Welcome to the Reading Room

Here are some news stories and articles which might be of interest to you. I've posted the opening section, and if you want to read more, you can click on "Read the whole article" to go to the original item. You'll find a variety of things here -- current news, political analysis, opinion pieces, articles about religion -- things I've happened to read and want to share with you. It's your Reading Room, so take your time. Browse. You're certain to find something you'll want to read.

Sunday, September 27, 2009

The Voice of Twentieth-Century Catholicism

by Christopher J. Scalia

Since the death of J. F. Powers in 1999, admiring reviewers (all of his reviewers have been admiring) have mourned not only his death, but the general obscurity of his novels and stories. Although his first novel, Morte D'Urban, won the 1963 National Book Award -- over the more familiar names of John Updike, Katherine Anne Porter, and Vladimir Nabokov -- and his work was praised by such major figures as Evelyn Waugh and Flannery O'Connor (more on her later), he is not very well known, even among Catholics whose Church and priests he wrote about with such skill, insight, heart, and humor.

Joseph Bottum attributes this oversight to the fact that the Catholicism of Powers's stories was so distinctly of the 20th century. "He really was the finest American Catholic writer of the twentieth century," Bottum declares, before adding an epitaph: "And that century is over." Perhaps. But I hope the strength of Powers's writing helps his stories transcend a single period of the Catholic Church in America.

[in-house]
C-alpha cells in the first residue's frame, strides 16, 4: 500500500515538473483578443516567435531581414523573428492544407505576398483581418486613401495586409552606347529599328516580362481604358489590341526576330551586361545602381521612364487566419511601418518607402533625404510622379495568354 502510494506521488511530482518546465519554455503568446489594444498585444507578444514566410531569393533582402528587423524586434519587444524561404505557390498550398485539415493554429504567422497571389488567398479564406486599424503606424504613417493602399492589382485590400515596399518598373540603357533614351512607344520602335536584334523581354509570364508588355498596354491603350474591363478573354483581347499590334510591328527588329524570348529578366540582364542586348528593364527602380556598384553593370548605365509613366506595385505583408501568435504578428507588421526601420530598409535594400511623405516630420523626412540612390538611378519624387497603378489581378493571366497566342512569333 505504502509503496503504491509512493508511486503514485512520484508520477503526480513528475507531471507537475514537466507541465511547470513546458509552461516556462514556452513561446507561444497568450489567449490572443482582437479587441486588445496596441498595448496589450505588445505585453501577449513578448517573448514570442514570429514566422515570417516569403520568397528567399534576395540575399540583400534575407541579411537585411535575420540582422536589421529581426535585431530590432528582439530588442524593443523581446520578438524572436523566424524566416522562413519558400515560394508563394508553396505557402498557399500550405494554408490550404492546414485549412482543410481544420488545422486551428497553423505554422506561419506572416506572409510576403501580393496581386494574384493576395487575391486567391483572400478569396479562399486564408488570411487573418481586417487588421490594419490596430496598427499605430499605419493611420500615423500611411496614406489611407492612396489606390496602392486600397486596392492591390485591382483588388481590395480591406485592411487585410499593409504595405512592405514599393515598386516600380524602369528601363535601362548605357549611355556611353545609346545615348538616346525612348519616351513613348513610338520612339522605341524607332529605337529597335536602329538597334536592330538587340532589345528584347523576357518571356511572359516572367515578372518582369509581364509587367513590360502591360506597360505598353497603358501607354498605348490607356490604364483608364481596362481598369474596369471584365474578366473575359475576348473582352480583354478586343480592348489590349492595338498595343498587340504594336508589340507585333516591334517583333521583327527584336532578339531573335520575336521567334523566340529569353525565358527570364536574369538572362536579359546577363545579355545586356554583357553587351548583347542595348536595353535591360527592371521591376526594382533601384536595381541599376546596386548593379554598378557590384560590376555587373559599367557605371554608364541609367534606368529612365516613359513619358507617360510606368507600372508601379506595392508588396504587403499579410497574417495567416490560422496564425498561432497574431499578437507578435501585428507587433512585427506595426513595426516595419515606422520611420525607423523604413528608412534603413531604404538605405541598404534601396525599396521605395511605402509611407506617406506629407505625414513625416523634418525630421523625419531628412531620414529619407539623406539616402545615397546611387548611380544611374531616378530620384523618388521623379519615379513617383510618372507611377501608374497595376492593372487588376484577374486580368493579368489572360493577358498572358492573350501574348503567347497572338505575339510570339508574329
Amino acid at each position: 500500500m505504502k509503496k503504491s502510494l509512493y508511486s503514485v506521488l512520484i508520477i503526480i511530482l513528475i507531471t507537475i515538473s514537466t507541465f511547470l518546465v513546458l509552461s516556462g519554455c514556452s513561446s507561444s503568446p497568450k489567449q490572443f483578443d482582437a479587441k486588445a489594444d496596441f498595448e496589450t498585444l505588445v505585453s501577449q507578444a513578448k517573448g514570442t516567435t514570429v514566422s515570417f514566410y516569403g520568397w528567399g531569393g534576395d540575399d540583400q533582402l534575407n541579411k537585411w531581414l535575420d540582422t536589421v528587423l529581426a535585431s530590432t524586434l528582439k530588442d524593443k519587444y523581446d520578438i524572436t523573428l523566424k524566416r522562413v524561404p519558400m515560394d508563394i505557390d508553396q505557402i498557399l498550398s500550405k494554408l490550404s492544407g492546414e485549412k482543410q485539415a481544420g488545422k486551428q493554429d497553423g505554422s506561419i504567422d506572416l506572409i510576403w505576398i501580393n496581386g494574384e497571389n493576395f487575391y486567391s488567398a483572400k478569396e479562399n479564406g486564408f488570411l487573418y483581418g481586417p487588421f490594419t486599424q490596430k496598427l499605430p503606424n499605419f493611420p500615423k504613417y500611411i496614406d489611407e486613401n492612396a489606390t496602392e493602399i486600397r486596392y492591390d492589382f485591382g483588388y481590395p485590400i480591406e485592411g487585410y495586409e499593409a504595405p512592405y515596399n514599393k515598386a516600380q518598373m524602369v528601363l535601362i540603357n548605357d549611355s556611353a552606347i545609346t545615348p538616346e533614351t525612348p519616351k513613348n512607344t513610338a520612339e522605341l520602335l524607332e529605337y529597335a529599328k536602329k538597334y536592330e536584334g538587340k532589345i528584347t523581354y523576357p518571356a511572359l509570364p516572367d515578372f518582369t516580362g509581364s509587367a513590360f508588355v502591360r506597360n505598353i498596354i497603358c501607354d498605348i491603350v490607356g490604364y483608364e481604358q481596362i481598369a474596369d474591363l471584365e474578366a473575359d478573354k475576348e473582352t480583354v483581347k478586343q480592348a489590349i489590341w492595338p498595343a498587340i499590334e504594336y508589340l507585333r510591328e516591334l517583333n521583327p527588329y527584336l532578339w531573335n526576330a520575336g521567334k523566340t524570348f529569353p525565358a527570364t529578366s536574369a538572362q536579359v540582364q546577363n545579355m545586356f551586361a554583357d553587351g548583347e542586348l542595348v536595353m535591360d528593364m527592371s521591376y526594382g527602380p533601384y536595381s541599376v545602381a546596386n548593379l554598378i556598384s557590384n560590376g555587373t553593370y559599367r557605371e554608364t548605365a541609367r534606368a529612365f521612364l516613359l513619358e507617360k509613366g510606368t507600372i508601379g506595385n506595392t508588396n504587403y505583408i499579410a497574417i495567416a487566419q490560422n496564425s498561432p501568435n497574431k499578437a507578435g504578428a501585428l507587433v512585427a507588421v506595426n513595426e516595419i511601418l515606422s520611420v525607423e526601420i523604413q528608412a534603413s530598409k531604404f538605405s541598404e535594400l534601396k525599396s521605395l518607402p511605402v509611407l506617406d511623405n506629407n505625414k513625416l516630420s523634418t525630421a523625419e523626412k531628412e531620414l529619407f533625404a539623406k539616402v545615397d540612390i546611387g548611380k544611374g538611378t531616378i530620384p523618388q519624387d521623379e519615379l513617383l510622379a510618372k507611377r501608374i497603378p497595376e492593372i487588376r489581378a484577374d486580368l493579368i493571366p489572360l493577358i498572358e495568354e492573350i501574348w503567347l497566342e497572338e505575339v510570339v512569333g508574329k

Rather than describe and recommend all of his stories and both of his novels, I'd like to consider three short stories that are particularly moving and fascinating: "Prince of Darkness," "Death of a Favorite," and "Defection of a Favorite." All of these concern Father Ernest Burner, a frustrated and spiritually lazy diocesan priest in Minnesota. While he is a difficult character to like, the stories present very different visions of the priest, culminating in a surprisingly hopeful, though ambiguous, ending. Meanwhile, the purity of Powers's prose, his wonderful turns of phrase and observations, make the stories a joy to read...

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Fr. Phillips is the founding pastor of Our Lady of the Atonement Catholic Church, the first Anglican Use parish, established on August 15, 1983. Not that there is any confusion, but he is on the left, shown in his younger, less gray-headed days.